Monday, April 17, 2006

The Wild tames

The weekend estimates for The Wild indicate a fourth place finish and less than $10 million (half of what Ice Age 2 made in it's third weekend). This is well below the forecasts I saw, and likely indicates a final domestic tally in the $30-40 million range... What does that mean for us in the animation industry? First, a digression. I divide feature animation into three production categories. There are the high-end domestic productions (mostly in California, but Blue Sky fits here, too), the super-cheap, primarily outsourced productions (Hoodwinked is the prototype), and the films in no-mans-land trying to straddle those two realms. We all know the films in the first category (by Pixar, DreamWorks/PDI, Disney Feature, Blue Sky, and soon Sony Pictures Animation) have a near-perfect record of success. No matter how films by smaller studios perform, these major players are going to stay the course. The second category is relatively new, and might have some promise, but clearly has tremendous risk. If you want to make a feature very, very cheaply, you'll need a lot of up-front time, energy, talent, and luck. And even then you'll need some decent financing to get to the point of attracting a distributor. The Wild falls into the third category. It was initiated as part of Eisner's shotgun approach to try to find a replacement for Disney's Pixar deal. Films in this category have fairly substantial budgets, and attract some good talent, but they clearly aren't in the big leagues (examples include Valiant, Jimmy Neutron, the upcoming Everyone's Hero, The Barnyard, The Ant Bully). The Wild falls in this category. I don't mean this to be insulting to these films or the people who make them -- I just think it's undeniable that these films don't have the same resources available. And I think this is the category that's going to suffer the most from the market shakeout that we're all expecting. The public won't say, "Hey this film only cost $40-60 million, not the $80-100+ million the majors spend, so let's give it a chance." They will simply continue to go to films that look really appealing, and ignore films that aren't. And making animated features is so labor intensive, and fraught with difficulty, that it's hard to cut the budget by tens of millions and not end up with something that looks bargain basement. So I think we're coming into a feature market that's close to all or nothing. Either make a film for a song, so your risk is minimal, or commit to spending a fortune on your infrastructure and your talent, so you can get every element right. The bar has been set too high, and these productions are just too expensive, to go part way and have a chance with an audience.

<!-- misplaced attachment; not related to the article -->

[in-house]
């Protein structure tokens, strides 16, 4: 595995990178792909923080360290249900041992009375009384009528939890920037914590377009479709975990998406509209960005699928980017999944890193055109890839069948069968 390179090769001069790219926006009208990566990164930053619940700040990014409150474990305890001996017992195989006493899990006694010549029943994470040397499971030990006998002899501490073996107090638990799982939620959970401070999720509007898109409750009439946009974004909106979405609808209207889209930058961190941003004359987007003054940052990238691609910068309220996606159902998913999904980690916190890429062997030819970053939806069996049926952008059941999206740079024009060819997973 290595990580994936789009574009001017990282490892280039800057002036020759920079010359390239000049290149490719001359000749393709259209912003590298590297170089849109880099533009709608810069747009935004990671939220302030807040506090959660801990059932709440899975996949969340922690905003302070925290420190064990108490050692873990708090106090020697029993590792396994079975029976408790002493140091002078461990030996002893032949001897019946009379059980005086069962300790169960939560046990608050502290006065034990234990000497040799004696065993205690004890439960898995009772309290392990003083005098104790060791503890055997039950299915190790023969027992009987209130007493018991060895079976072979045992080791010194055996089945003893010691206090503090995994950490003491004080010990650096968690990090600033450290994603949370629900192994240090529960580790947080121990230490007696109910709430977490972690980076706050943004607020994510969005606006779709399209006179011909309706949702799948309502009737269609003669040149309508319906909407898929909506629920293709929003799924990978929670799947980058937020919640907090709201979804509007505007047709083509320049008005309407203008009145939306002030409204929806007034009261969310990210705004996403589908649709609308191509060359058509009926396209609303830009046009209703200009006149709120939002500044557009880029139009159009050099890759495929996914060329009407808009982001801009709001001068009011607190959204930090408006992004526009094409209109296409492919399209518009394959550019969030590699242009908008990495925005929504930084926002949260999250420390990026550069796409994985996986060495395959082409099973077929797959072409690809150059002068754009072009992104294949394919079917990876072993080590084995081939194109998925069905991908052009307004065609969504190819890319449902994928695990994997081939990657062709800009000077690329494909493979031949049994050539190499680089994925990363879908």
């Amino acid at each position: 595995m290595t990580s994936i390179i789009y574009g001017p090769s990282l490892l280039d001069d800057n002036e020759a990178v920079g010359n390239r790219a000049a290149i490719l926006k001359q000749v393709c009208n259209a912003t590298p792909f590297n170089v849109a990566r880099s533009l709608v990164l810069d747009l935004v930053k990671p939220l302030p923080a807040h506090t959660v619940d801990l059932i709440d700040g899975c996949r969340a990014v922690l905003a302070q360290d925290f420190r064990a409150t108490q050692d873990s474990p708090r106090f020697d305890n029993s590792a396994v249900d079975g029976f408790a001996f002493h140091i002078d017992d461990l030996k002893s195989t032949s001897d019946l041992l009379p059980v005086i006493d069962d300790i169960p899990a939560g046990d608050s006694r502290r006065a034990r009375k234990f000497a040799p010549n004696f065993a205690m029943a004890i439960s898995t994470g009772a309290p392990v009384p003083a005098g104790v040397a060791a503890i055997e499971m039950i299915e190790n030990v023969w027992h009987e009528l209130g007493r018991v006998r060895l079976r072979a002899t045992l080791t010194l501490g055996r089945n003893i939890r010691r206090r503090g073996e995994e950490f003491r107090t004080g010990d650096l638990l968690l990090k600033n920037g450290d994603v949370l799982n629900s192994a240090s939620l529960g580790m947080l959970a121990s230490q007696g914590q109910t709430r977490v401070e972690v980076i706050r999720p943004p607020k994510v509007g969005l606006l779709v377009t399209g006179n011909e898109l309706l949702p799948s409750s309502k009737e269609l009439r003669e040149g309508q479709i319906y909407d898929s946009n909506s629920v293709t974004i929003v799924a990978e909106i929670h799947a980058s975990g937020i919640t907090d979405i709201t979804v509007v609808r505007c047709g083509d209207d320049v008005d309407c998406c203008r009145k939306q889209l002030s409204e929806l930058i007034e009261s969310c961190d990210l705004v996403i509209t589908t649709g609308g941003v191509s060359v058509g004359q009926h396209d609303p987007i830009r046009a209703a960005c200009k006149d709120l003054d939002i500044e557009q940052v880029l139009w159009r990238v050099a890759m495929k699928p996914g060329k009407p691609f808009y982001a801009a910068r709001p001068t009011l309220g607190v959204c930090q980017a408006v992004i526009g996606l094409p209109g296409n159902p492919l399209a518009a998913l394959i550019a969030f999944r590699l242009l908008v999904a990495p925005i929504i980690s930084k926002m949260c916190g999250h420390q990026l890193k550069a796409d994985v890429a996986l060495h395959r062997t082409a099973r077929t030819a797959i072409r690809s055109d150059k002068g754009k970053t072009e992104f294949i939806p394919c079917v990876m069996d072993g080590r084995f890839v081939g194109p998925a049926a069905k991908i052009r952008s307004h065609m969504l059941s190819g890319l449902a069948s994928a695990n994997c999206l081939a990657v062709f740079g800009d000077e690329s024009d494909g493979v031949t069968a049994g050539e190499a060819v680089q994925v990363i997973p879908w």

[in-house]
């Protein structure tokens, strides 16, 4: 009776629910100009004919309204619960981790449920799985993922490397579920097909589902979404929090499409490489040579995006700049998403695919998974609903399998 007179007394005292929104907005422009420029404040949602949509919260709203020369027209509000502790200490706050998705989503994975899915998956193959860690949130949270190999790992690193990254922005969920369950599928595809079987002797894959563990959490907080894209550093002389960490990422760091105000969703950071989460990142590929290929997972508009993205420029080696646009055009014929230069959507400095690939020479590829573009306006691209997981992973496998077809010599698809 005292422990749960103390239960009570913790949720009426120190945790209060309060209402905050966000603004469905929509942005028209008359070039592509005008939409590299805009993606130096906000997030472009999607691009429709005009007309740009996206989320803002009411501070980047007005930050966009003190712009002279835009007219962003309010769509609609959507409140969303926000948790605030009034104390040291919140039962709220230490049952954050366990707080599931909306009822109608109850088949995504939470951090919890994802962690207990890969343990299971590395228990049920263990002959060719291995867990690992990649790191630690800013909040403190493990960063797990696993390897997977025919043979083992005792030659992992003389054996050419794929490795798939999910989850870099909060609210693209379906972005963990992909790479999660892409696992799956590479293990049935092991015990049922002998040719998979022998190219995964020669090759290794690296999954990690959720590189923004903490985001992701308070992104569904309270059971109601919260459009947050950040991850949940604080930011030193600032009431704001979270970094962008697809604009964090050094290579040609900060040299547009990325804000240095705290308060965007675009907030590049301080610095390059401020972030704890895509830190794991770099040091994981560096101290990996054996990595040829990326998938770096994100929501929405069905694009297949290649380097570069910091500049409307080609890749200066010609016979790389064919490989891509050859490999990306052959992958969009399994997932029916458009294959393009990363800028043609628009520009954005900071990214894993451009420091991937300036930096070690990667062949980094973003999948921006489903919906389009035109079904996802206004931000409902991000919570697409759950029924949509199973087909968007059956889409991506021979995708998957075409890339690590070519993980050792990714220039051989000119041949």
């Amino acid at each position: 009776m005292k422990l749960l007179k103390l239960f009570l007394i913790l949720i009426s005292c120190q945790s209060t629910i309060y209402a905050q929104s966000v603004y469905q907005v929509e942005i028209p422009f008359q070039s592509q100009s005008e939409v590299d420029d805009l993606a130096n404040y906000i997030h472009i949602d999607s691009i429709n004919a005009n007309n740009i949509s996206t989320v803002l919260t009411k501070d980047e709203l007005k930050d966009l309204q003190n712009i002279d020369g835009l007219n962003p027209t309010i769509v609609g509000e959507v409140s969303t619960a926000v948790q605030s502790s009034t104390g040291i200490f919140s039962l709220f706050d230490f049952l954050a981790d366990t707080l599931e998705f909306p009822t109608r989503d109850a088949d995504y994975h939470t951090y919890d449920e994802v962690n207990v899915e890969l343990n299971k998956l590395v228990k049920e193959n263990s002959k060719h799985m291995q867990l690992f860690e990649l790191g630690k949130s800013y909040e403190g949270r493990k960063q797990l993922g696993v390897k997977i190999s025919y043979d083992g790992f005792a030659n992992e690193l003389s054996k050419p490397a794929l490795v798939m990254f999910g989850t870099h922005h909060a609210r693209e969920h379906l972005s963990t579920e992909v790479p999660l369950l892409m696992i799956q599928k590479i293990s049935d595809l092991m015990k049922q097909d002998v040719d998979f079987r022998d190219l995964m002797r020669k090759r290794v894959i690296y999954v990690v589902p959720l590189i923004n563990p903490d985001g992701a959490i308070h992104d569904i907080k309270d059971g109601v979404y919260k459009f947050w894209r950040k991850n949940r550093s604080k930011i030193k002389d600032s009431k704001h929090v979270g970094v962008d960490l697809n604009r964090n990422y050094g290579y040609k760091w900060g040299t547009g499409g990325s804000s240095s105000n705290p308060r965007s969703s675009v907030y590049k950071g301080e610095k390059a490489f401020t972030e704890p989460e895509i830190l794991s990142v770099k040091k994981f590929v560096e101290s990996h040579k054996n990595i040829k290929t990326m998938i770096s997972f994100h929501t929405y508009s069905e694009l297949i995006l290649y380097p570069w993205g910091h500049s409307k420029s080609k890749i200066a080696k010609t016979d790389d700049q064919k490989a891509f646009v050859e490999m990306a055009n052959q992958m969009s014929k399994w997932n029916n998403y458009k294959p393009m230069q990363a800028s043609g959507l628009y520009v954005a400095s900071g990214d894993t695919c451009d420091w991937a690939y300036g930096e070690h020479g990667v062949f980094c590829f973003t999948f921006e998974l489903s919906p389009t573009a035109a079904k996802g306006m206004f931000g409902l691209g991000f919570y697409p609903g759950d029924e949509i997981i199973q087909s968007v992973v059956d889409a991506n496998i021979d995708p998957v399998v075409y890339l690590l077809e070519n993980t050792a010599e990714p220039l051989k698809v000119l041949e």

Anonymous said...

While you may prove correct in your forecast, I don't believe there is any intrinsic reason while these "middle-budget" films ought to fail. The reason why they have so far is because they have been poor movies, fraught with bad decision-making.